MoodifierLive: Interactive and collaborative music performance on mobile devices2011In: Proceedings of the International Conference on New Interfaces for Musical Expression (NIME11), 2011Conference paper (Refereed)
  • 14.
    Hansen, Kjetil Falkenberg
    et al.
    KTH, School of Computer Science and Communication (CSC), Media Technology and Interaction Design, MID. KTH, School of Computer Science and Communication (CSC), Speech, Music and Hearing, TMH, Music Acoustics.
    Dubus, Gaël
    KTH, School of Computer Science and Communication (CSC), Speech, Music and Hearing, TMH, Music Acoustics.
    Bresin, Roberto
    KTH, School of Computer Science and Communication (CSC), Speech, Music and Hearing, TMH, Music Acoustics.
    Using modern smartphones to create interactive listening experiences for hearing impaired2012In: TMH-QPSR special issue: Proceedings of SMC Sweden 2012 Sound and Music Computing, Understanding and Practicing in Sweden, ISSN 1104-5787, Vol. 52, no 1, p. 42-Article in journal (Refereed)
  • 15.
    Lungaro, Pietro
    et al.
    KTH, School of Electrical Engineering and Computer Science (EECS), Communication Systems, CoS.
    Tollmar, Konrad
    KTH, School of Electrical Engineering and Computer Science (EECS), Communication Systems, CoS.
    Saeik, Firdose
    KTH, School of Electrical Engineering and Computer Science (EECS), Communication Systems, CoS.
    Mateu Gisbert, Conrado
    KTH, School of Electrical Engineering and Computer Science (EECS), Communication Systems, CoS, Mobile Service Laboratory (MS Lab).
    Dubus, Gaël
    Demonstration of a low-cost hyper-realistic testbed for designing future onboard experiences2018In: Adjunct Proceedings - 10th International ACM Conference on Automotive User Interfaces and Interactive Vehicular Applications, AutomotiveUI 2018, Association for Computing Machinery, Inc , 2018, p. 235-238Conference paper (Refereed)
    Abstract [en]

    This demo presents DriverSense, a novel experimental platform for designing and validating onboard user interfaces for self-driving and remotely controlled vehicles. Most of currently existing vehicular testbeds and simulators are designed to reproduce with high fidelity the ergonomic aspects associated with the driving experience. However, with increasing deployment of self-driving and remotely controlled or monitored vehicles, it is expected that the digital components of the driving experience will become more relevant. That is because users will be less engaged in the actual driving tasks and more involved with oversight activities. In this respect, high visual testbed fidelity becomes an important pre-requisite for supporting the design and evaluation of future interfaces. DriverSense, which is based on the hyper-realistic video game GTA V, has been developed to satisfy this need. To showcase its experimental flexibility, a set of self-driving interfaces have been implemented, including Heads-Up Display (HUDs), Augmented Reality (ARs) and directional audio.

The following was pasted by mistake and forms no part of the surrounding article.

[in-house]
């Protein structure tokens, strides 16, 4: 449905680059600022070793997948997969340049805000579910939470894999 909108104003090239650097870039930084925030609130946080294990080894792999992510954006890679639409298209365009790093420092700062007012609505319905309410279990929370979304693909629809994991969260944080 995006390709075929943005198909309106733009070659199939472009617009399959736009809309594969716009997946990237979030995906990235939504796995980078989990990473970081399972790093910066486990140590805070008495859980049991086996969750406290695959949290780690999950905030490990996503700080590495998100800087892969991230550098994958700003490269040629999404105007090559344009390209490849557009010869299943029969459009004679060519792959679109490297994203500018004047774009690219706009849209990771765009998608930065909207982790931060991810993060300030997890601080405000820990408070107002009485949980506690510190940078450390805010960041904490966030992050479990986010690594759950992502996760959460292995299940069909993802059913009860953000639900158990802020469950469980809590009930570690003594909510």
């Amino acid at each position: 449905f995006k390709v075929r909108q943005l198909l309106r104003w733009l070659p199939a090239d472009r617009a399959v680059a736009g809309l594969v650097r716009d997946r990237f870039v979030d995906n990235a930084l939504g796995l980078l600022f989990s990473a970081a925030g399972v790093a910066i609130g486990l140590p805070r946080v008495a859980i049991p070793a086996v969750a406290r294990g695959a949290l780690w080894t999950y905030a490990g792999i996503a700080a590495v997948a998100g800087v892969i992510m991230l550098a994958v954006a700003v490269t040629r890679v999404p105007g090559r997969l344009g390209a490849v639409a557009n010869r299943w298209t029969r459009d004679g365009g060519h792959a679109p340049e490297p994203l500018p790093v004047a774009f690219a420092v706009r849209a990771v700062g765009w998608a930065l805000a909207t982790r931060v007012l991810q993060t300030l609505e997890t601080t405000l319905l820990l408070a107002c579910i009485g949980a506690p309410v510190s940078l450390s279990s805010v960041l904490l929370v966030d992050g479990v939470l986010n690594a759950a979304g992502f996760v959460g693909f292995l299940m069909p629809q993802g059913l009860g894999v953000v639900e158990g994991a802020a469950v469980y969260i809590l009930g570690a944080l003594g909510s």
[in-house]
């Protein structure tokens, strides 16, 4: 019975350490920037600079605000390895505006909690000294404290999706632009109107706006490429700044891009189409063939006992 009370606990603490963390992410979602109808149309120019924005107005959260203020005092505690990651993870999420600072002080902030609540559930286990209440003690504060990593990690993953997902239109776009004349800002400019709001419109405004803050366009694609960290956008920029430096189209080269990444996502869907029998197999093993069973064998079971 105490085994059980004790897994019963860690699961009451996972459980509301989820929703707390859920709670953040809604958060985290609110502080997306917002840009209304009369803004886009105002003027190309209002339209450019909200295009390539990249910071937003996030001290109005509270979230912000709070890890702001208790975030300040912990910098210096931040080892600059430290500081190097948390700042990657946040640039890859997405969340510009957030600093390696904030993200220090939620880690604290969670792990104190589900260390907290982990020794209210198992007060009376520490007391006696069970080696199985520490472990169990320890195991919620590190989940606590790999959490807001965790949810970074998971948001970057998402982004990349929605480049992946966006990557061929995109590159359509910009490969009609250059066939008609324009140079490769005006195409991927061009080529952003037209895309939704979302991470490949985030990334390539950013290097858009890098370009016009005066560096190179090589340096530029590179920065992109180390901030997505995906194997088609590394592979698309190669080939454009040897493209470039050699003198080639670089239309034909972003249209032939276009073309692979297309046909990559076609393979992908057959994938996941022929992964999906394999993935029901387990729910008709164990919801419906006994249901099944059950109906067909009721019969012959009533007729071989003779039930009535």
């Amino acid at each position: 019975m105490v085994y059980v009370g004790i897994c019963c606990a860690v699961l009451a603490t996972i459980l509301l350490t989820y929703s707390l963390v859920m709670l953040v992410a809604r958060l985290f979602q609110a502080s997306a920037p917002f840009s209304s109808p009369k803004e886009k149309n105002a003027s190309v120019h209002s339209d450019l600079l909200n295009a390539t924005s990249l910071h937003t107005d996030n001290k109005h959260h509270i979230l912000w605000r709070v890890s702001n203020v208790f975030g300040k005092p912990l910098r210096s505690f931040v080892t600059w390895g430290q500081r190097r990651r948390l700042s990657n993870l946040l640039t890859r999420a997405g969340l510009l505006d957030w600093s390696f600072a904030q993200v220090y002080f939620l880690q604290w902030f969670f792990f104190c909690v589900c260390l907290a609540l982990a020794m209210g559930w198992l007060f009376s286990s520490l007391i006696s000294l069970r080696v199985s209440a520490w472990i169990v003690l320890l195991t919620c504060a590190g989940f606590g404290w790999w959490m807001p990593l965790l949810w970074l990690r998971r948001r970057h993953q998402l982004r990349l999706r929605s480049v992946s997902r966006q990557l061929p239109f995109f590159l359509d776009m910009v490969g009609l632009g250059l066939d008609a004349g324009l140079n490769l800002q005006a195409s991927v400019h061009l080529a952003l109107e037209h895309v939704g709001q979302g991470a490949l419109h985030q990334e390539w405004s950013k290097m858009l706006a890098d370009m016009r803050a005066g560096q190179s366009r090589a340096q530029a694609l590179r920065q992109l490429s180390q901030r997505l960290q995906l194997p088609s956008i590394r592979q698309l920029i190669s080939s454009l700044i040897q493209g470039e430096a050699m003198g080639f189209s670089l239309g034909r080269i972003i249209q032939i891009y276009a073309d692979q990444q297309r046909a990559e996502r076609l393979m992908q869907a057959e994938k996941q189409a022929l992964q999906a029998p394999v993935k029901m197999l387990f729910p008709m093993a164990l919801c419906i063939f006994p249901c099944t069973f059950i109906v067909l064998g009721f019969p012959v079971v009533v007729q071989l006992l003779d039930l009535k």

• 16. Lungaro, Pietro
    et al.
    Tollmar, Konrad
    KTH, School of Electrical Engineering and Computer Science (EECS), Communication Systems, CoS.
    Saeik, Firdose
    KTH, School of Electrical Engineering and Computer Science (EECS), Communication Systems, CoS.
    Mateu Gisbert, Conrado
    KTH, School of Electrical Engineering and Computer Science (EECS), Communication Systems, CoS, Mobile Service Laboratory (MS Lab).
    Dubus, Gaël
    DriverSense: A hyper-realistic testbed for the design and evaluation of novel user interfaces in self-driving vehicles2018In: Adjunct Proceedings - 10th International ACM Conference on Automotive User Interfaces and Interactive Vehicular Applications, AutomotiveUI 2018, Association for Computing Machinery, Inc , 2018, p. 127-131Conference paper (Refereed)
    Abstract [en]